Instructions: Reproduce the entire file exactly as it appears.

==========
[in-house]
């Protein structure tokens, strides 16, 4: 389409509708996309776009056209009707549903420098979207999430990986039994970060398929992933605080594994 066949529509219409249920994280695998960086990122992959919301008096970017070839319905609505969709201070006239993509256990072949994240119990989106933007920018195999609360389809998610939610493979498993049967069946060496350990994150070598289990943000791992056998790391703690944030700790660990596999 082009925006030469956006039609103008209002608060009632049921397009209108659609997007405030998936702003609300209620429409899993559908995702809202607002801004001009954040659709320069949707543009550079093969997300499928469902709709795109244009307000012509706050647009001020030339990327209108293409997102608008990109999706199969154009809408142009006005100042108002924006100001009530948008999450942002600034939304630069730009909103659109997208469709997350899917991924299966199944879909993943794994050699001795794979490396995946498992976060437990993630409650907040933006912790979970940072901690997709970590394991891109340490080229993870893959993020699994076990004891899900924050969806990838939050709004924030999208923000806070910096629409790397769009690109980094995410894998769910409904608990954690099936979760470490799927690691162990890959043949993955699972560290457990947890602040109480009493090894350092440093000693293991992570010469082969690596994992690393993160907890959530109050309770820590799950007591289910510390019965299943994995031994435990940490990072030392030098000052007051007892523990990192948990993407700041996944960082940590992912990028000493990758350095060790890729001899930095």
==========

[in-house]
């Protein structure tokens, strides 16, 4: 389409509708996309776009056209009707549903420098979207999430990986039994970060398929992933605080594994 066949529509219409249920994280695998960086990122992959919301008096970017070839319905609505969709201070006239993509256990072949994240119990989106933007920018195999609360389809998610939610493979498993049967069946060496350990994150070598289990943000791992056998790391703690944030700790660990596999 082009925006030469956006039609103008209002608060009632049921397009209108659609997007405030998936702003609300209620429409899993559908995702809202607002801004001009954040659709320069949707543009550079093969997300499928469902709709795109244009307000012509706050647009001020030339990327209108293409997102608008990109999706199969154009809408142009006005100042108002924006100001009530948008999450942002600034939304630069730009909103659109997208469709997350899917991924299966199944879909993943794994050699001795794979490396995946498992976060437990993630409650907040933006912790979970940072901690997709970590394991891109340490080229993870893959993020699994076990004891899900924050969806990838939050709004924030999208923000806070910096629409790397769009690109980094995410894998769910409904608990954690099936979760470490799927690691162990890959043949993955699972560290457990947890602040109480009493090894350092440093000693293991992570010469082969690596994992690393993160907890959530109050309770820590799950007591289910510390019965299943994995031994435990940490990072030392030098000052007051007892523990990192948990993407700041996944960082940590992912990028000493990758350095060790890729001899930095």